Over time, the small Baltic nation has made impressive strides both economically and socially. The early 1990s had brought unprecedented promise to the country of Estonia. Russia had finally lost its grip over the small nation and Estonian Albertans were sure to celebrate Estonian Independence Day. Within Alberta, the small Estonian community remains vigilant in maintaining traditions and customs that have been a part of Alberta's history for over a century. Centennial celebrations have occurred in various towns. Communities commemorating Estonian pioneers have included Stettler (1999), Medicine Valley (2001), and Barons (2004). Honouring important individuals, sampling Estonian cuisine, and experiencing Estonian song and dance have been part of these celebrations and helped capture the spirit and legacy of Alberta's Estonian heritage. A visit to Alberta in 2000 by Estonian President Lennart Meri provided new impetus for the Estonian community to preserve and promote Estonian culture and traditions.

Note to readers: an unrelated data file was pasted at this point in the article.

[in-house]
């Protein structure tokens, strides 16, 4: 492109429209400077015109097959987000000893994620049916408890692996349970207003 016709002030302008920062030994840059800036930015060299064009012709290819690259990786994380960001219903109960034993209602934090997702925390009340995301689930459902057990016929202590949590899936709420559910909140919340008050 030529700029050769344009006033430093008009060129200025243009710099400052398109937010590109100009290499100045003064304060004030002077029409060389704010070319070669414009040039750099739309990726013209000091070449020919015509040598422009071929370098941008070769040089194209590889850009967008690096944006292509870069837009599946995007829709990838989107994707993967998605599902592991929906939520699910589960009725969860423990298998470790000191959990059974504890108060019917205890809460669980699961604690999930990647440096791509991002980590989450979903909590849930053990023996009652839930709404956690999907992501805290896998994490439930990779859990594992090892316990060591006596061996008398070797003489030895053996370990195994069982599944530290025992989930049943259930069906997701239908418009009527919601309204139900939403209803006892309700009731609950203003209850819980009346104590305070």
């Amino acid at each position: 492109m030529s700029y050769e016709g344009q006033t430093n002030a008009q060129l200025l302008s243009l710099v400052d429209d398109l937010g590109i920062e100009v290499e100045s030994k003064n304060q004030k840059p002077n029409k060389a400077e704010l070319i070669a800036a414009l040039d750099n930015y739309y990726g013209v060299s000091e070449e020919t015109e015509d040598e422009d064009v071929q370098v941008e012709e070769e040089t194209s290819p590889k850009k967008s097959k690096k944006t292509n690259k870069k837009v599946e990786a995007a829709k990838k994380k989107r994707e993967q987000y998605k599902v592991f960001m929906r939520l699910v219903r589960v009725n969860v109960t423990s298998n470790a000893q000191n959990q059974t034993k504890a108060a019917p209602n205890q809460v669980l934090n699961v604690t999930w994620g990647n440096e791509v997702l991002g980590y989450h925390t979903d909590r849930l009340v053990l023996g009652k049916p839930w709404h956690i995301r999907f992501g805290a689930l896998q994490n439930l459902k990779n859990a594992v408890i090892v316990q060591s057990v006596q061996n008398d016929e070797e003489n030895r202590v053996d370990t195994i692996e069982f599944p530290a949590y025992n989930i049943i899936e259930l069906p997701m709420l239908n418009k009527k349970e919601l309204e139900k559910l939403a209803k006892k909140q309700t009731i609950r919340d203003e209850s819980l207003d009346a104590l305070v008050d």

With so many Estonians dispersed across the province, maintaining a sense of collective identity has become the largest challenge facing Alberta's Estonians today. In light of this predicament, the Alberta Estonian Heritage Society was formed with the specific intent to promote Estonian heritage and culture throughout Alberta. In doing so, AEHS organizes social events and advances knowledge. Annual events like Jaanipäev (midsummer solstice celebration) reaffirm the commitment to preserving Estonian heritage in Alberta. The web site will promote and preserve Estonian heritage by facilitating the availability of Estonian history, culture, traditions and achievements online. Finally, the creation of an online resource available worldwide provides an invaluable tool accessible to Estonian descendents living throughout Alberta, North America and, beyond.